Emotions-as-Effect Theory (Abstract)
“Goddess, sing me the anger, of Achilles, Peleus’ son, that fatal anger that brought countless sorrows on the Greeks and sent many valiant souls of warriors down to Hades, leaving their bodies as spoil for dogs and carrion birds: for thus was the will of Zeus brought to fulfilment” (Homer, 800-700/2009). With these beginning words written almost 3000 years ago, Homer’s Iliad linguistically sabotaged hundreds of millions of years of emotional evolution. The civilized arena was staged for aberrant emotion driving destructive behavior. In turn, this destructive behavior arising from emotional dysregulation and disorder required emotional regulation and control. Emotions-as-effect theory reconstructs the evolutionary bases of good- and bad-feeling emotions as the perception, by consciousness, of a biochemical physiology within the body and the brain precipitated by an evolved and nurtured cognitive neural circuitry. Emotions, feelings, and moods are perceptions of an internal state of biology precipitated by cognition. Homer’s emotions, feelings, and moods are a carefully nurtured neurolinguistic cognitive construct of the mind. Contrary to the linguistics of Homer, emotions are not causal, and they are neither destructive nor constructive; rather, they are indicators of the presence of very real destructive and constructive – and causal – cognitive behaviors.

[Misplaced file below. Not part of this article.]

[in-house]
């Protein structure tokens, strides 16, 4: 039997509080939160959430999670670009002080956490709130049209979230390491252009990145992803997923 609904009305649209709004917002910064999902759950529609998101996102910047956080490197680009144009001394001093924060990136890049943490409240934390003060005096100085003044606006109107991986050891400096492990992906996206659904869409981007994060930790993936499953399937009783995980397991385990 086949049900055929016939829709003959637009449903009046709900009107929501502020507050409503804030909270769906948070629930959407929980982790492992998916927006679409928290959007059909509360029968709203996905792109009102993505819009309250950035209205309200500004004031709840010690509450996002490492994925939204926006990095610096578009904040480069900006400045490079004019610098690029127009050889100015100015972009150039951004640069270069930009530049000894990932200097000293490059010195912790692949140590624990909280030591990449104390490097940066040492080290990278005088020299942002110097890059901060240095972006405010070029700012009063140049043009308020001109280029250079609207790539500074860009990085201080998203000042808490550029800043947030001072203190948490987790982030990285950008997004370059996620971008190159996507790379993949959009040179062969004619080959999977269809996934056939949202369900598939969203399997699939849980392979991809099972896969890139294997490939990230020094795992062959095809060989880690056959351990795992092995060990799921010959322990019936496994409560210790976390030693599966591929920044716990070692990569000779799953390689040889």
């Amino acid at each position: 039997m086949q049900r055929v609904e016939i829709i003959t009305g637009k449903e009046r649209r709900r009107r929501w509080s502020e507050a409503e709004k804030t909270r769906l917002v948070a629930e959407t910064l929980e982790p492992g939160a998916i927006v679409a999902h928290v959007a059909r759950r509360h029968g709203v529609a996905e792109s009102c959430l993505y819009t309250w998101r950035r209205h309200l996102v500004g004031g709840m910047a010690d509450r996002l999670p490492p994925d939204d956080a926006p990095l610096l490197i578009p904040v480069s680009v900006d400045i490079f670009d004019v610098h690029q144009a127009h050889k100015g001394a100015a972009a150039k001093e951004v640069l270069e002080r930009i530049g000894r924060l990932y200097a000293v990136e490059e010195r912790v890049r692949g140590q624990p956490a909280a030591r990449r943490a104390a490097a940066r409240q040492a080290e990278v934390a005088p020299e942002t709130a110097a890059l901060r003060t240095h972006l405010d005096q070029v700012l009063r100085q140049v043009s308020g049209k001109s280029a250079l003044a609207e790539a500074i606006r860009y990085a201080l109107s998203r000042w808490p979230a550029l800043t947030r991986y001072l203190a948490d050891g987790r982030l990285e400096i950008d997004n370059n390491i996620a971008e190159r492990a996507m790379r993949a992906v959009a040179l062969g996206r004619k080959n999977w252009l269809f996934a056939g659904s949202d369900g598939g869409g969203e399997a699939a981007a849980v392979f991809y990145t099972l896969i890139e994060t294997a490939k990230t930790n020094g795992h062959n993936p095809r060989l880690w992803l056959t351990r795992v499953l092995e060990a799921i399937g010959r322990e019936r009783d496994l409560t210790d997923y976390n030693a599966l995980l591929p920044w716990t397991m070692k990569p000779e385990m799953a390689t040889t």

1) Emotions-as-effect theory uses the principles of evolution to understand and to define emotions as the good- and bad-feeling perception of neurological and biological changes within the brain and body precipitated by cognitive activities stimulating an “emotional” neurology. This “emotional neurology” is not emotions but rather the neurology that activates the changes in neurological and biochemical physiology of the brain and body that are then perceived as emotions.
- Through the evolutionary process, good feeling emotions, feelings, and moods correlate with a healthy, vigorous, and vital physiology of the brain and body.
- Likewise, through the evolutionary process, bad feeling emotions, feelings, and moods correlate with an unhealthy, weak, and debilitated physiology of the brain and body.
- Therefore, emotions, feelings, and moods are indicators of physiological states of the brain and body and can be used to evaluate cognitive activities.